Advertisement

Specific surface area and pore size distribution in gas shales of Raniganj Basin, India

  • Annapurna Boruah
  • Abdul Rasheed
  • Vinod Atmaram Mendhe
  • S. Ganapathi
Open Access
Original Paper - Exploration Geology
  • 69 Downloads

Abstract

Understanding of multiscale transports of shale gas is important for shale gas exploration and exploitation. Traditional porosity determining approaches normally underrate the shale gas transport capacity as these techniques do not include adsorb gas in nanometer-sized slit pores. Silty shale, carbonaceous shale, claystone and ironstone shale unit of Barren Measures Formation was examined to understand the pore system at various scales. The pores are intergranular, intragranular, interlayer, dissolved pore and fracture pores where gas molecules are present as free state and/or adsorbed gas in the internal structure of the pores and at the edge of their structures. Here, we used the Brunauer–Emmett–Teller technique with scanning electron microscopy for considering the adsorption mechanism to understand the gas transport in micro and nano pores in shales. The adsorption parameters between organic wall and grain surface were observed to be controlled by clay mineralogy. SEM, X-ray diffraction and BET manifest significant information about role of clays, organic matter and mineral composition in development of pore network, which also governs the gas storage and transport properties. A large portion of pores in Barren Measures shales ranges between 20 and 55 nm and the pore size diameter ranges from 5.49 to 29.75 nm.

Keywords

Adsorption Barren measures Clay minerals Pore morphology Shale gas 

Introduction

The United States of America and Canada are producing profitable shale gas and contributing almost 20% of total natural gas produced (including both conventional and unconventional). The success of the Barnett Shale play in Texas has motivated the search for shale gas resources across the United States, Canada, Europe, Asia and Australia. The challenge in evaluation of shale gas resources is to identify the most prospective area, to appraise and develop them efficiently.

Shale is the sedimentary rock containing organic matter from which in situ methane gas is generated through biogenic (biogenic gas) and/or thermogenic (thermogenic gas) processes. The gas may be stored within the shale in three distinct phases (1) free gas in the micropores/ micro fractures; (2) adsorbed gas on the internal surface of the organic matter and clays and (3) dissolved phase. Therefore, gas from shale reservoirs can be explored through permeable sand or silt layers interbedded with the shale, through natural fractures, and/or from the rock matrix. The free and adsorption phases constitute the major existences of shale gas (Bowker 2003). The gas production is not well understood because of the adsorptive capability of shales which is basically governed by nano pore networks connected to a micrometer pore network which controls the gas flow. The specific surface areas of the shale includes clays, organic matter, etc. where clay minerals are the chief components of shale sediments. The clays are layered chained structured silicates and contain a large amount of nano pores, which are developed in interlayer and inter-cleavage surfaces to provide space for shale reservoir development. Moreover, micro fracture may develop during the process of diagenesis of montmorillonite into illite. This process offers massive pore space and effective channels for transportation of gas molecule (Zhao and He 2012). The pore structures of a clay mineral within shale may differ depending upon the degree of diagenesis and maturity of the shale. However, illite shows the strongest capacity for methane adsorption but it may decrease when it absorbs/holds water due to the preferential adsorption of water over methane (Ross and Bustin 2009). The internal structure and physicochemical properties of clays govern the nature of shales as well as adsorption capacity and gas storage mechanism within it. Understanding the storage mechanism and flow capacity within the shale rock can help in exploration and development of shale gas resources (Jarvie et al. 2007; Kang et al. 2010). Boruah and Ganapathi 2015a, b; Varma et al. 2014, 2015 studied hydrocarbon generation potential of shale samples from Raniganj Basin, India and recognized the shales as gas prospect for future gas shale exploration. Oil and Natural Gas Corporation Limited drilled pilot wells for shale gas exploration and identified the Barren Measures Formation as shale gas play. The present study is to understand the surface area, pore morphology and pore size distribution in Barren Measures shale of Raniganj Coal Field.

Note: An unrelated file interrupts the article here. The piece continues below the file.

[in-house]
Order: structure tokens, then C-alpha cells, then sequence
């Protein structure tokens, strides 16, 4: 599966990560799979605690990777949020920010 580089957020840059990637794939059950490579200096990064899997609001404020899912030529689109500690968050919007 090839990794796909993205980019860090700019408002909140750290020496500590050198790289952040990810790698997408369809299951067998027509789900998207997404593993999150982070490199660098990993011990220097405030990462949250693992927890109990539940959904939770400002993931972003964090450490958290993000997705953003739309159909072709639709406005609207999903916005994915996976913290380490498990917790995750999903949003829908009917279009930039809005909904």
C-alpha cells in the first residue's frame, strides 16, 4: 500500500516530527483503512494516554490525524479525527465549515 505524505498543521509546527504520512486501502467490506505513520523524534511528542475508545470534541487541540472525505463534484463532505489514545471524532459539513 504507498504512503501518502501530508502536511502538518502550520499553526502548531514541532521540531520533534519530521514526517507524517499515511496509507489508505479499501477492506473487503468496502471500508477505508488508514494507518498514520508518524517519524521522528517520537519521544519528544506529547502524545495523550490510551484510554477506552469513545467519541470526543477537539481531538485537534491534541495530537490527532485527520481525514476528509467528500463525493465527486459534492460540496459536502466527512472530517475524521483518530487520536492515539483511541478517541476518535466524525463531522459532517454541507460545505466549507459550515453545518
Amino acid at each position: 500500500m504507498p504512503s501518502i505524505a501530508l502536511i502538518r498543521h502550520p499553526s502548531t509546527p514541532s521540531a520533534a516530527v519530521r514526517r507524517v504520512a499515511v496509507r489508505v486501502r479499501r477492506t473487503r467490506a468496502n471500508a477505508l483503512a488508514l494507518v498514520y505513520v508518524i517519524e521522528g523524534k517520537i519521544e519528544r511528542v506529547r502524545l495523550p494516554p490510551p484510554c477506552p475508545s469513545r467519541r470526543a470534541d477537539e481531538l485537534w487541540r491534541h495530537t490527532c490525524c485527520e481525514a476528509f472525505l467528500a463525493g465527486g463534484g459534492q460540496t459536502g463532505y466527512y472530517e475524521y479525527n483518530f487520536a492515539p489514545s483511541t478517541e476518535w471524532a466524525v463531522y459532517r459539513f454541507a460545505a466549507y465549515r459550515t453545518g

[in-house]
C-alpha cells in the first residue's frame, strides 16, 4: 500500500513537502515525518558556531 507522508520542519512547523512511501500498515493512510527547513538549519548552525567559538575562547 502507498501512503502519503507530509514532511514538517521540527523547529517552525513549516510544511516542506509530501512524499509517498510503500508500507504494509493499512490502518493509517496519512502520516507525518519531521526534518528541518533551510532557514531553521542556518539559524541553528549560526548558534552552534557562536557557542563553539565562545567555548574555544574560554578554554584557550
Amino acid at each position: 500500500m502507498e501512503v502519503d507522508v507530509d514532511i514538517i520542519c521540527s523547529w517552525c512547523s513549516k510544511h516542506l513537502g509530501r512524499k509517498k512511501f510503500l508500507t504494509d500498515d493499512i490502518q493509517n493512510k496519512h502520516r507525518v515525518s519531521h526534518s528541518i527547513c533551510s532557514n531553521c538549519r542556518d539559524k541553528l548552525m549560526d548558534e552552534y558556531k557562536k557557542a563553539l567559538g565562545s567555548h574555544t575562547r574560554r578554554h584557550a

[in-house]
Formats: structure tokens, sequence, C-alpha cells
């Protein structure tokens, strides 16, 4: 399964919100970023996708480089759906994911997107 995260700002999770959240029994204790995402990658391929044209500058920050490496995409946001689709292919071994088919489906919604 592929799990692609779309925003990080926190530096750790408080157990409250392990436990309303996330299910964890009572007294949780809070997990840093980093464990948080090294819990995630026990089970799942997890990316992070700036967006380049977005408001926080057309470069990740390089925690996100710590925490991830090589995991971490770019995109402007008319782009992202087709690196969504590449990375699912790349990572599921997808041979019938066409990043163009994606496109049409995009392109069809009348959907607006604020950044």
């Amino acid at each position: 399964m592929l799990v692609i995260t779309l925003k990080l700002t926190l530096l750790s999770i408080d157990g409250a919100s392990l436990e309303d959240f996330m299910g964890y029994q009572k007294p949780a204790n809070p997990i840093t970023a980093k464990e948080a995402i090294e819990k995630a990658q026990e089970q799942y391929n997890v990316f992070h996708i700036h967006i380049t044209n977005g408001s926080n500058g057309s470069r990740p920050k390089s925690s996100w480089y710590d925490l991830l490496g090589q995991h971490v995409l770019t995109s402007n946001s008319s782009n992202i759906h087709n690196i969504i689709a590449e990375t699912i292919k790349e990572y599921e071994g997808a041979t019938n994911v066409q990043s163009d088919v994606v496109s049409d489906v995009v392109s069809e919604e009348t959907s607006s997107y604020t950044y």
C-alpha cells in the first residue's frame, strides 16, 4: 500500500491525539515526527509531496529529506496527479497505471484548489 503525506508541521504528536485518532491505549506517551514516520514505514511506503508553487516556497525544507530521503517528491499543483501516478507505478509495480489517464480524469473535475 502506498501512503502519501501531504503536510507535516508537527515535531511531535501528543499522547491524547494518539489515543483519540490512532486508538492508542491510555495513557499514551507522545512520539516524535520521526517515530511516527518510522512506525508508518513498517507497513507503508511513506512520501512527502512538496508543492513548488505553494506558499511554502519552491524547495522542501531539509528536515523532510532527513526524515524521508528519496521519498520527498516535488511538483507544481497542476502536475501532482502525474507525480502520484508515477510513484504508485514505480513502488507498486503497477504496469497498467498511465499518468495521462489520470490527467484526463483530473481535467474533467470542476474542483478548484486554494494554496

Sampling and analytical methods

We studied continuous cores of Barren Measures formation, studied lithologs and collected forty representative samples from four drilling wells of Raniganj Coal field, India (Fig. 1).

Fig. 1

Geological map of Raniganj Coal Field

Forty samples of Barren Measures Formations were selected for X-Ray diffraction analysis and scanning electron microscopy to understand the lithofacies variation of the shales, while samples from each litho unit of Barren Measures Formation were identified for BET and transmission electron microscopy studies. The samples were pulverized and passed through the ASTM # 300 mesh using Fritsch Micro Pulverisette-7 machine. The powdered samples were scanned from 3° to 90° 2θ in a Rigaku X-Ray Diffractometer (Model Ultima-IV) with Ni-filtered Cu Kά radiation.